Let’s Got That Posture Fixed, and Core Strong!
Core strength and posture go hand in hand to keeping your back, neck, and spine overall healthy and pain free. By the end of this article, we are going to address 7 ways you can use a stability ball to improve your core strength and posture to keep you moving better in life. These exercises will target all areas of your core and posture, so make sure you do don’t miss one, otherwise their might be some missing links to your strength! If you aren’t sure how to do the exercises safely, I would highly recommend watching the video above.
Stability Ball Exercises for Core Strength and Posture
Around The Worlds
Once you have your stability ball (which we will link below), you can start out with some around the worlds. By sitting on the ball, and slowly allowing your torso to tip forward, and then move all the way around in a 360 degree circle, you will challenge all aspects of your core strength. I really like this drill because it constantly changes the muscle working the entire time. Go slow throughout the movement, making sure you repeat on both directions.
Modified Sit to Stands
Once you’ve finished that exercise, you can try out some modified sit to stands, practicing sitting on the ball, and standing back up numerous times. What will challenge your core and posture in particular, will be the fact that you will actually sit back all of your weight into the ball on the way down, before standing back up. Try to keep your back straight, and your chest up for equal core work.
We will move back to sitting strictly on the ball, for some side bends. By reaching down side to side on the ball, we are going to target our oblique muscles which are often weak. Feel free to add some weight to the side, passing a dumbbell (link below) from hand to hand on both directions. Make sure you aren’t bending forward at all, making this movement come through just the side of your core.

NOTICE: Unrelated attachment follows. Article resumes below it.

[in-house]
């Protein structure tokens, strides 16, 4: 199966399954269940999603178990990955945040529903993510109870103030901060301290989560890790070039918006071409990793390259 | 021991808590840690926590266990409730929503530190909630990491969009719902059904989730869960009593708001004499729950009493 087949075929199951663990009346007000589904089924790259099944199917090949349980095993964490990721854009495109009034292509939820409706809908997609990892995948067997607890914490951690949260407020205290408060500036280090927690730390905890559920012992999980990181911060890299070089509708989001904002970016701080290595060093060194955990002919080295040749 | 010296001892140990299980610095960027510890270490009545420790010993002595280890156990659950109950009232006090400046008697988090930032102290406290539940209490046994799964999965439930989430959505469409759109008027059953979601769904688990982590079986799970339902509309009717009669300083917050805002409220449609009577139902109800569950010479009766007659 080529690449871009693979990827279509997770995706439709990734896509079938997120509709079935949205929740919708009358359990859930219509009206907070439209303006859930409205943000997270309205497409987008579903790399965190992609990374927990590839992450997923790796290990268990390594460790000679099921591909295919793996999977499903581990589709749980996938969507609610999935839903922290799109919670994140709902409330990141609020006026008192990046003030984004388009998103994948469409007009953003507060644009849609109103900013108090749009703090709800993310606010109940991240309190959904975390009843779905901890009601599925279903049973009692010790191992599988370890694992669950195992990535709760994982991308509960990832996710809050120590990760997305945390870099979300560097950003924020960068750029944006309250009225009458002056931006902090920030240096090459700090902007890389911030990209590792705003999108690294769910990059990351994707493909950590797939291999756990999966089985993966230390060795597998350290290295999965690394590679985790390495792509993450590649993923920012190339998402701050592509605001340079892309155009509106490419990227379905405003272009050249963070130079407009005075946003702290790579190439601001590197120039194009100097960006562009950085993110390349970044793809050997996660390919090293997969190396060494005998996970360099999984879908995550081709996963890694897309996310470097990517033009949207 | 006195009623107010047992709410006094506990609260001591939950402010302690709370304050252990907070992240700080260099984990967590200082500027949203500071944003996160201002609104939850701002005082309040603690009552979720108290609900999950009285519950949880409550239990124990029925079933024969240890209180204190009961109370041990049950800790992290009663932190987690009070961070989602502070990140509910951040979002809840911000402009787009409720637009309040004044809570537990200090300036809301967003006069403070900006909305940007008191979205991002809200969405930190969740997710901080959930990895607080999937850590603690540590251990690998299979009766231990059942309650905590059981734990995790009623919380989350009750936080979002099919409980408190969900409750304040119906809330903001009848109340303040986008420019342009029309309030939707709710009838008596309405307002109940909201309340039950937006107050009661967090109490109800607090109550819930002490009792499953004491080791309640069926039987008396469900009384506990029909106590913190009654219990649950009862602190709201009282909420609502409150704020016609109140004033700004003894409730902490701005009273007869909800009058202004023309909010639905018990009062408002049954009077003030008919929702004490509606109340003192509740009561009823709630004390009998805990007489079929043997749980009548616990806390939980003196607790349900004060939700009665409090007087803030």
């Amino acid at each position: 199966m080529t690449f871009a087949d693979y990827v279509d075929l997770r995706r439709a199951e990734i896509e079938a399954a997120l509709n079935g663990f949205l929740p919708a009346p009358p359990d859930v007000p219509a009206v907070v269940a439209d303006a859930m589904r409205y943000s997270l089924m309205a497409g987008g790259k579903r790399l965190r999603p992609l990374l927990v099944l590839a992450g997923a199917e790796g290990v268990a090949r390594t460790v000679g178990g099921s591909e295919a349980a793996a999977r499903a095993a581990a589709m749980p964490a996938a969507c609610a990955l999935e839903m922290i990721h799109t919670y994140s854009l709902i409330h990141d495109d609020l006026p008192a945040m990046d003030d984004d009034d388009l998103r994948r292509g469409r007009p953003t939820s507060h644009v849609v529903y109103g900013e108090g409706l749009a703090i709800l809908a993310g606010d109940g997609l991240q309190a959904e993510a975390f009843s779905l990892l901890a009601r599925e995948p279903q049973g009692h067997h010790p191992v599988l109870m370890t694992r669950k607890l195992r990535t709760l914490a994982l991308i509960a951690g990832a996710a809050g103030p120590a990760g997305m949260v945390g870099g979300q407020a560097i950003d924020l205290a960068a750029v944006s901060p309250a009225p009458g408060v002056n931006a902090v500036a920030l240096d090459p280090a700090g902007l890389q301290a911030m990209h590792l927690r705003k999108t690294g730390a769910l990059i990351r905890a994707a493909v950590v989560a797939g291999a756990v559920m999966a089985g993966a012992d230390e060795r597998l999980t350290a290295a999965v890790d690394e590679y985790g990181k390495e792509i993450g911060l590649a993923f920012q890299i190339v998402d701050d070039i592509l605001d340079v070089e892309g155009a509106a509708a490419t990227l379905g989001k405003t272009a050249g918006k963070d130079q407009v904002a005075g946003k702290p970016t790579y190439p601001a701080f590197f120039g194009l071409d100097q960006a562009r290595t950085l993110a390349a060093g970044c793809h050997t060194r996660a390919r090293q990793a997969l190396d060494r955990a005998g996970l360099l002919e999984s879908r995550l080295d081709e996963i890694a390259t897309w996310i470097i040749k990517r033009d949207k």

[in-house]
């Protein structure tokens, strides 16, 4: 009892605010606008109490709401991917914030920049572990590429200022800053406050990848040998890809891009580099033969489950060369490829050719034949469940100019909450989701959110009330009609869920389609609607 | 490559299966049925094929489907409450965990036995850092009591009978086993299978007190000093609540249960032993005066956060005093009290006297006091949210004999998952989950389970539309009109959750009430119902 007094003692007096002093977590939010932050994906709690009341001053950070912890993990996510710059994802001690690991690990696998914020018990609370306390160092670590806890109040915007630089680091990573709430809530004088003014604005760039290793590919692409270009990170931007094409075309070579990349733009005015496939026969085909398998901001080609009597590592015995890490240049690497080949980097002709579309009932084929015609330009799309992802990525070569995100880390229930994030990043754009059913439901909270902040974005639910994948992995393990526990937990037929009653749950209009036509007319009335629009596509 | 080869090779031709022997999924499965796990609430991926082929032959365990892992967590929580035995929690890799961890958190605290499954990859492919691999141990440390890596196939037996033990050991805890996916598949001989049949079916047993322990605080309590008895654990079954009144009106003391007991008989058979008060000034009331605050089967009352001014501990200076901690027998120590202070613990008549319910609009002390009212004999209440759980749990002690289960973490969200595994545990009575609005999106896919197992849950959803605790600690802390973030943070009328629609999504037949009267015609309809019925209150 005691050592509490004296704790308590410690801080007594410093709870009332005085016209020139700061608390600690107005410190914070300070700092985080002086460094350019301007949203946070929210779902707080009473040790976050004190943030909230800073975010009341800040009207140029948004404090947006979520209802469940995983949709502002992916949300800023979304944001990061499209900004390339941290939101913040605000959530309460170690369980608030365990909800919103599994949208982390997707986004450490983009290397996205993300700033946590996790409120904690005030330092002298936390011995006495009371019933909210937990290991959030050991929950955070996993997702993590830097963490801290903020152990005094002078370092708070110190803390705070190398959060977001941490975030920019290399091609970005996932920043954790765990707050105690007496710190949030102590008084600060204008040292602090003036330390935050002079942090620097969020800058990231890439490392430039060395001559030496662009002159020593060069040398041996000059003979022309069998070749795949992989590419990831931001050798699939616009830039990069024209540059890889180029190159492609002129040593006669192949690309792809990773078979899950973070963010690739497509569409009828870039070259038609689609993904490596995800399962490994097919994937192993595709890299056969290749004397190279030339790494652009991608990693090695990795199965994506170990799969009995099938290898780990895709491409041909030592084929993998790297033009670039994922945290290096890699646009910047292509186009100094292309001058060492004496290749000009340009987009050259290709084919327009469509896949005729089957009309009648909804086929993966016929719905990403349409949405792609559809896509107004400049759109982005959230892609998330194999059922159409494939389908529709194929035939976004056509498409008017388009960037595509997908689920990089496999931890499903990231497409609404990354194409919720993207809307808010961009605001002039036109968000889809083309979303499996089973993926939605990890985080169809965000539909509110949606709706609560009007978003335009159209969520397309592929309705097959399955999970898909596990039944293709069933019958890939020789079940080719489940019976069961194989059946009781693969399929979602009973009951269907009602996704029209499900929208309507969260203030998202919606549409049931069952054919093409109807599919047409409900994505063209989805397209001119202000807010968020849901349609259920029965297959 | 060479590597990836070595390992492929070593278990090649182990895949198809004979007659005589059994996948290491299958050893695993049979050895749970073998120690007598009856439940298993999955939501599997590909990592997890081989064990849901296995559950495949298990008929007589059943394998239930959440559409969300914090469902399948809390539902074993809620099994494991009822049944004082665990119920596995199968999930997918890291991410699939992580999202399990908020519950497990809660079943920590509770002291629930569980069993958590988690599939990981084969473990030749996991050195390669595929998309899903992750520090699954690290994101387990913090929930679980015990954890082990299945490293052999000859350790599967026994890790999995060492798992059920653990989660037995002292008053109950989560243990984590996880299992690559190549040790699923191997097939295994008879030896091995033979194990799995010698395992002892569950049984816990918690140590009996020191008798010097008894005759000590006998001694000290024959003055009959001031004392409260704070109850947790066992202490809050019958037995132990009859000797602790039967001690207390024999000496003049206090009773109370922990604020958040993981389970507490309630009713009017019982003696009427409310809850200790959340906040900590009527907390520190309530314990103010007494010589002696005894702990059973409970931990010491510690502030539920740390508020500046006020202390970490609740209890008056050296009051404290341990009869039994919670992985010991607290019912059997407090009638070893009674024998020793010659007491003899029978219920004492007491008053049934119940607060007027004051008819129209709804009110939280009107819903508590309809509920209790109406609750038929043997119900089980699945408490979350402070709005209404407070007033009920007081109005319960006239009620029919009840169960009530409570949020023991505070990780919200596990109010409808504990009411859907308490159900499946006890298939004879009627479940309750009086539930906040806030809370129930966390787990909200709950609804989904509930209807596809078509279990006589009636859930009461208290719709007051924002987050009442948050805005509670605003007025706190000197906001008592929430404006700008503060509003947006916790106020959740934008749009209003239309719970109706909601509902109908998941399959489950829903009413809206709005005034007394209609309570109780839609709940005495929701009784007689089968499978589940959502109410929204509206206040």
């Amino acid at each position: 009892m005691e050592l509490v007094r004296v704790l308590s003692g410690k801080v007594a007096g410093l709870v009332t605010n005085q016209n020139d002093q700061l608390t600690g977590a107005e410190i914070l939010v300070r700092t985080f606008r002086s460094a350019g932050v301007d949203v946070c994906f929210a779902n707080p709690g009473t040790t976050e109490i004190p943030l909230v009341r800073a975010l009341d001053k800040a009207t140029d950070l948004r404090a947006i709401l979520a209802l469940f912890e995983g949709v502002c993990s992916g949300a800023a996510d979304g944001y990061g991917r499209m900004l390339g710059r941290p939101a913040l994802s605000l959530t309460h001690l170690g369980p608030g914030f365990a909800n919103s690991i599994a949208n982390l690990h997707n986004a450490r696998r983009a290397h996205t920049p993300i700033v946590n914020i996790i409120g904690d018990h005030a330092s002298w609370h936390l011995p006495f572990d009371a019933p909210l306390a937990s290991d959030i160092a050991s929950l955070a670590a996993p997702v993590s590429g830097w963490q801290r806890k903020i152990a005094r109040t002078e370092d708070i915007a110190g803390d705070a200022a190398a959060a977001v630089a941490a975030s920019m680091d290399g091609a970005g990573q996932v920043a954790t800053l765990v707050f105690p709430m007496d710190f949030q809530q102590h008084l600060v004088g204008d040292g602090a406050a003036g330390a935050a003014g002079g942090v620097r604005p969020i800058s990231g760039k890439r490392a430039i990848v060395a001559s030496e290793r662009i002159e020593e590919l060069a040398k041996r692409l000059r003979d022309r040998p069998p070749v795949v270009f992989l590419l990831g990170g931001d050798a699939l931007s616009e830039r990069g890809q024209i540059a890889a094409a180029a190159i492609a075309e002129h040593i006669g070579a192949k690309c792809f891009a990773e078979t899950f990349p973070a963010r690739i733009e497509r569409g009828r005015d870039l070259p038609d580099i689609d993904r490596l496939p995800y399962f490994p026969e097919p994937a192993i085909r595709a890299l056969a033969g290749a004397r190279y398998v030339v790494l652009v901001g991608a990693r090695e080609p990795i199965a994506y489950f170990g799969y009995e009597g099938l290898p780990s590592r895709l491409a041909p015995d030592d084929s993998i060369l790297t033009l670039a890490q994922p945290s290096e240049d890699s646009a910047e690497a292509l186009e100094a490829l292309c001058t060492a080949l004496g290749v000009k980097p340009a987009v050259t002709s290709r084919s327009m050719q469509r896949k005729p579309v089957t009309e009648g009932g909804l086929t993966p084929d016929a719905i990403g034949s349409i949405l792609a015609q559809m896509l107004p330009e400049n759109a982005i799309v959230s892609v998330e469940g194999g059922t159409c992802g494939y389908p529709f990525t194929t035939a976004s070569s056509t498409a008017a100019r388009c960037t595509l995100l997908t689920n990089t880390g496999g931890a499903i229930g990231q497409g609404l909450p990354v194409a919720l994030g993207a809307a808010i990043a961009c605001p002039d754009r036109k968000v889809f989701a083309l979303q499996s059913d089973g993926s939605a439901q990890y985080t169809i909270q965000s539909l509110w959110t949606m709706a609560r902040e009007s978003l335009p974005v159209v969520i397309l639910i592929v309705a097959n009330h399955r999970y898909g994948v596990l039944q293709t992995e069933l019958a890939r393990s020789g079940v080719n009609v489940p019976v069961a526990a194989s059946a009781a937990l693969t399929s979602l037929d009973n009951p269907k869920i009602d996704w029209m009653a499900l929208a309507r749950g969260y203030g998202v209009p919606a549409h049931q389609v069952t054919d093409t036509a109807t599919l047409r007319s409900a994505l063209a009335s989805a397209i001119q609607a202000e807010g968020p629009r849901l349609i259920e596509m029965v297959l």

Normally, leg extensions without any weight are fairly easy, offering a gentle way to warmup the knees. When doing this exercise seated on a stability ball, you will tremendously increase the work your core needs, in addition to keeping your posture strong.
If that exercise was too tough, you can try some seated marches on the ball as well. This motion doesn’t take quite as long to complete, making it a little bit easier. And although those movements are great, mastering these last few are the most important for overall core strength and perfect posture.
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Y-Raise Back Extensions
Back extensions on the exercise ball are a great way to improve your low back strength, and posture. The difference between this variation, from other ones I’ve seen online, is that we are going to keep our hands in a “Y” throughout the movement. By doing this, and forcefully pinching our shoulder blades back when we extend our hips up, we will target our lower trapezius muscle greatly. This muscle is usually very weak and can help in improving shoulder mobility and posture.
Glute Bridge Hold
Bridging is a common exercise used to help strengthen your glutes and reduce lower back pain. When putting your feet up onto the stability ball, the exercise gets much more difficult. This is why we will simply be “holding” the position, with our hips extended (squeezing our butt) for about thirty seconds before relaxing and moving on to one of my favorite exercises.
If you have never done a blank on a stability ball, you are in for a treat. The constant instability and change of pressure in the ball, targets your core muscles heavily. When placing your feet behind you, and your hands down on the ball, try to think about keeping your arms nice and straight. If this is too hard, try bringing your feet in a tiny bit.
I’ve Got Some Great News!
If you want even more ways to improve your posture, I think you would enjoy this article we created below. Otherwise, you can follow our daily strength program which can keep your strength in the rest of your body, as well as your core, in check as well.
Neck hump and hunchback is something that is extremely prevalent among many of the older adults that I work with. This is essentially where your upper body and neck become so rounded forward where it looks like you are leaning forward tremendously. Unfortunately, some of this is due to age related changes in your body,…
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